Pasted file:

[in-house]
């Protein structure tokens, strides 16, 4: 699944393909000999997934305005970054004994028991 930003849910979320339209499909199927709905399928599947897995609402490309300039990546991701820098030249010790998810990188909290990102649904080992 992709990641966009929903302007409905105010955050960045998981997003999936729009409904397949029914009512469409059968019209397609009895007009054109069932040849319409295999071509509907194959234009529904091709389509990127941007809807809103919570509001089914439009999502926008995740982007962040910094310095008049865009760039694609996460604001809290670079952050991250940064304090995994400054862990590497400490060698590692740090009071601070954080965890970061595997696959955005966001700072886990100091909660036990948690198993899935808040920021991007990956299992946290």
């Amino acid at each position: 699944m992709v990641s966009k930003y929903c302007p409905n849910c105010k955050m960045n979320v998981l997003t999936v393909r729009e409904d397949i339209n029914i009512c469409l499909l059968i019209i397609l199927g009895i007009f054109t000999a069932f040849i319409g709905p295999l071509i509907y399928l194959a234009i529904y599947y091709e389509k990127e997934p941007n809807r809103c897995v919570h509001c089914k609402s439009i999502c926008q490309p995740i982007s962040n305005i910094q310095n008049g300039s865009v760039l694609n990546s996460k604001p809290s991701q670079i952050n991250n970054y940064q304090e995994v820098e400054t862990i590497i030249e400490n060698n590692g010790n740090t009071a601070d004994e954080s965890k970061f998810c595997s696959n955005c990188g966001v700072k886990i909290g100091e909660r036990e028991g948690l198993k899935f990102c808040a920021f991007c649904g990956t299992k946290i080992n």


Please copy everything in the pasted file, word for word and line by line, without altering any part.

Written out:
[in-house]
């Protein structure tokens, strides 16, 4: 699944393909000999997934305005970054004994028991 930003849910979320339209499909199927709905399928599947897995609402490309300039990546991701820098030249010790998810990188909290990102649904080992 992709990641966009929903302007409905105010955050960045998981997003999936729009409904397949029914009512469409059968019209397609009895007009054109069932040849319409295999071509509907194959234009529904091709389509990127941007809807809103919570509001089914439009999502926008995740982007962040910094310095008049865009760039694609996460604001809290670079952050991250940064304090995994400054862990590497400490060698590692740090009071601070954080965890970061595997696959955005966001700072886990100091909660036990948690198993899935808040920021991007990956299992946290």
């Amino acid at each position: 699944m992709v990641s966009k930003y929903c302007p409905n849910c105010k955050m960045n979320v998981l997003t999936v393909r729009e409904d397949i339209n029914i009512c469409l499909l059968i019209i397609l199927g009895i007009f054109t000999a069932f040849i319409g709905p295999l071509i509907y399928l194959a234009i529904y599947y091709e389509k990127e997934p941007n809807r809103c897995v919570h509001c089914k609402s439009i999502c926008q490309p995740i982007s962040n305005i910094q310095n008049g300039s865009v760039l694609n990546s996460k604001p809290s991701q670079i952050n991250n970054y940064q304090e995994v820098e400054t862990i590497i030249e400490n060698n590692g010790n740090t009071a601070d004994e954080s965890k970061f998810c595997s696959n955005c990188g966001v700072k886990i909290g100091e909660r036990e028991g948690l198993k899935f990102c808040a920021f991007c649904g990956t299992k946290i080992n």